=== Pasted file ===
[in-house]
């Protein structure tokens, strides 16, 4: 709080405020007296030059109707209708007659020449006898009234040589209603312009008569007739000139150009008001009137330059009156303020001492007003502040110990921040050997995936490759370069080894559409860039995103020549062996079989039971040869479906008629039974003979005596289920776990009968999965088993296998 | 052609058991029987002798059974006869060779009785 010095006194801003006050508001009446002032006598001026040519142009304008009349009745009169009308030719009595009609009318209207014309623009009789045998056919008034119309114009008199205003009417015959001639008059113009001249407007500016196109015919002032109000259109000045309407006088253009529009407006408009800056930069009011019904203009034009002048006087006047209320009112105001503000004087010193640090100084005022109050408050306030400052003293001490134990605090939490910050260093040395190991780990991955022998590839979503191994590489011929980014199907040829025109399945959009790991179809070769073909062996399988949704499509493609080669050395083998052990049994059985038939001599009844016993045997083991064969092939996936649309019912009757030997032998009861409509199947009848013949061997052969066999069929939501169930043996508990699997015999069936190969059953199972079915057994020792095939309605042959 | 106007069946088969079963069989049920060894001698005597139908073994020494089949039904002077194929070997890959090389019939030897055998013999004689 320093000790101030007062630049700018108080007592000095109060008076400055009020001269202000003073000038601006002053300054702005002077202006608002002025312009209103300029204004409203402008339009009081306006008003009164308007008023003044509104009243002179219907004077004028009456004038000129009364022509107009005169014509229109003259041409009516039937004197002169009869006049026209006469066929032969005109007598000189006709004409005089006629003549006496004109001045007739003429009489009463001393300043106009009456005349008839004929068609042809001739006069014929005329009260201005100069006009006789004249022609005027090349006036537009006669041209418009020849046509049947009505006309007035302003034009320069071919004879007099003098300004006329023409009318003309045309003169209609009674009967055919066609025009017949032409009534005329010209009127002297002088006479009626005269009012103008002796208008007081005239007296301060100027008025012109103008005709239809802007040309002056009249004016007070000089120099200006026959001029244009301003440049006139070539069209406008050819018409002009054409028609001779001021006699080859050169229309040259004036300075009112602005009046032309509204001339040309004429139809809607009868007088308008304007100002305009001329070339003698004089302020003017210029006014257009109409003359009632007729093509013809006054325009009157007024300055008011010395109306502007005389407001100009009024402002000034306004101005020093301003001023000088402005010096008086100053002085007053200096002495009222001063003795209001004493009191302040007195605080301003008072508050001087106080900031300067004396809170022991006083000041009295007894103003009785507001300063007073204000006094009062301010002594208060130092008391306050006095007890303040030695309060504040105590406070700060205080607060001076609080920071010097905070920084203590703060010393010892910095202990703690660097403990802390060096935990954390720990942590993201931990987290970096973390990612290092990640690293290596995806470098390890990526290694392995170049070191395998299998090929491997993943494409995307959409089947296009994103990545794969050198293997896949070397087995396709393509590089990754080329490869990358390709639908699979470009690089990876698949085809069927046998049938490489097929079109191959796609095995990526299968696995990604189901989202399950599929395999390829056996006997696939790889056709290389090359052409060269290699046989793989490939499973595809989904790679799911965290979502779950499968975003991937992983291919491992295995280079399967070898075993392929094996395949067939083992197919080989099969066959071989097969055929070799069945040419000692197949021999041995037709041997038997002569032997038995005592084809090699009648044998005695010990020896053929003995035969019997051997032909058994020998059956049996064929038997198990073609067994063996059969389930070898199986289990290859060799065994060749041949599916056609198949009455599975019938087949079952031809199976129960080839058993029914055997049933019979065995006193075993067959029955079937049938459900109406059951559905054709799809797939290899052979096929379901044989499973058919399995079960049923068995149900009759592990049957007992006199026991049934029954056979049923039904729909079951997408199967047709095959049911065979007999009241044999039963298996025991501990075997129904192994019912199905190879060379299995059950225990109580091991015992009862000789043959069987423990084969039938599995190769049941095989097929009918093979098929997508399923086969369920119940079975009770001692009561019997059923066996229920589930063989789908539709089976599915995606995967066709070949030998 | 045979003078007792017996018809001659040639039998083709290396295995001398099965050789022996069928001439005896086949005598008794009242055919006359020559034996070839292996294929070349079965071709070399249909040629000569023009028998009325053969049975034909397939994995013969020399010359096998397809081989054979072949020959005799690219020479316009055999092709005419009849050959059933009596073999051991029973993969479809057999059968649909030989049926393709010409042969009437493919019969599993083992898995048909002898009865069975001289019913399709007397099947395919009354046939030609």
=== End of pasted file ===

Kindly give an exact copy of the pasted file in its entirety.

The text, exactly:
[in-house]
């Protein structure tokens, strides 16, 4: 709080405020007296030059109707209708007659020449006898009234040589209603312009008569007739000139150009008001009137330059009156303020001492007003502040110990921040050997995936490759370069080894559409860039995103020549062996079989039971040869479906008629039974003979005596289920776990009968999965088993296998 | 052609058991029987002798059974006869060779009785 010095006194801003006050508001009446002032006598001026040519142009304008009349009745009169009308030719009595009609009318209207014309623009009789045998056919008034119309114009008199205003009417015959001639008059113009001249407007500016196109015919002032109000259109000045309407006088253009529009407006408009800056930069009011019904203009034009002048006087006047209320009112105001503000004087010193640090100084005022109050408050306030400052003293001490134990605090939490910050260093040395190991780990991955022998590839979503191994590489011929980014199907040829025109399945959009790991179809070769073909062996399988949704499509493609080669050395083998052990049994059985038939001599009844016993045997083991064969092939996936649309019912009757030997032998009861409509199947009848013949061997052969066999069929939501169930043996508990699997015999069936190969059953199972079915057994020792095939309605042959 | 106007069946088969079963069989049920060894001698005597139908073994020494089949039904002077194929070997890959090389019939030897055998013999004689 320093000790101030007062630049700018108080007592000095109060008076400055009020001269202000003073000038601006002053300054702005002077202006608002002025312009209103300029204004409203402008339009009081306006008003009164308007008023003044509104009243002179219907004077004028009456004038000129009364022509107009005169014509229109003259041409009516039937004197002169009869006049026209006469066929032969005109007598000189006709004409005089006629003549006496004109001045007739003429009489009463001393300043106009009456005349008839004929068609042809001739006069014929005329009260201005100069006009006789004249022609005027090349006036537009006669041209418009020849046509049947009505006309007035302003034009320069071919004879007099003098300004006329023409009318003309045309003169209609009674009967055919066609025009017949032409009534005329010209009127002297002088006479009626005269009012103008002796208008007081005239007296301060100027008025012109103008005709239809802007040309002056009249004016007070000089120099200006026959001029244009301003440049006139070539069209406008050819018409002009054409028609001779001021006699080859050169229309040259004036300075009112602005009046032309509204001339040309004429139809809607009868007088308008304007100002305009001329070339003698004089302020003017210029006014257009109409003359009632007729093509013809006054325009009157007024300055008011010395109306502007005389407001100009009024402002000034306004101005020093301003001023000088402005010096008086100053002085007053200096002495009222001063003795209001004493009191302040007195605080301003008072508050001087106080900031300067004396809170022991006083000041009295007894103003009785507001300063007073204000006094009062301010002594208060130092008391306050006095007890303040030695309060504040105590406070700060205080607060001076609080920071010097905070920084203590703060010393010892910095202990703690660097403990802390060096935990954390720990942590993201931990987290970096973390990612290092990640690293290596995806470098390890990526290694392995170049070191395998299998090929491997993943494409995307959409089947296009994103990545794969050198293997896949070397087995396709393509590089990754080329490869990358390709639908699979470009690089990876698949085809069927046998049938490489097929079109191959796609095995990526299968696995990604189901989202399950599929395999390829056996006997696939790889056709290389090359052409060269290699046989793989490939499973595809989904790679799911965290979502779950499968975003991937992983291919491992295995280079399967070898075993392929094996395949067939083992197919080989099969066959071989097969055929070799069945040419000692197949021999041995037709041997038997002569032997038995005592084809090699009648044998005695010990020896053929003995035969019997051997032909058994020998059956049996064929038997198990073609067994063996059969389930070898199986289990290859060799065994060749041949599916056609198949009455599975019938087949079952031809199976129960080839058993029914055997049933019979065995006193075993067959029955079937049938459900109406059951559905054709799809797939290899052979096929379901044989499973058919399995079960049923068995149900009759592990049957007992006199026991049934029954056979049923039904729909079951997408199967047709095959049911065979007999009241044999039963298996025991501990075997129904192994019912199905190879060379299995059950225990109580091991015992009862000789043959069987423990084969039938599995190769049941095989097929009918093979098929997508399923086969369920119940079975009770001692009561019997059923066996229920589930063989789908539709089976599915995606995967066709070949030998 | 045979003078007792017996018809001659040639039998083709290396295995001398099965050789022996069928001439005896086949005598008794009242055919006359020559034996070839292996294929070349079965071709070399249909040629000569023009028998009325053969049975034909397939994995013969020399010359096998397809081989054979072949020959005799690219020479316009055999092709005419009849050959059933009596073999051991029973993969479809057999059968649909030989049926393709010409042969009437493919019969599993083992898995048909002898009865069975001289019913399709007397099947395919009354046939030609």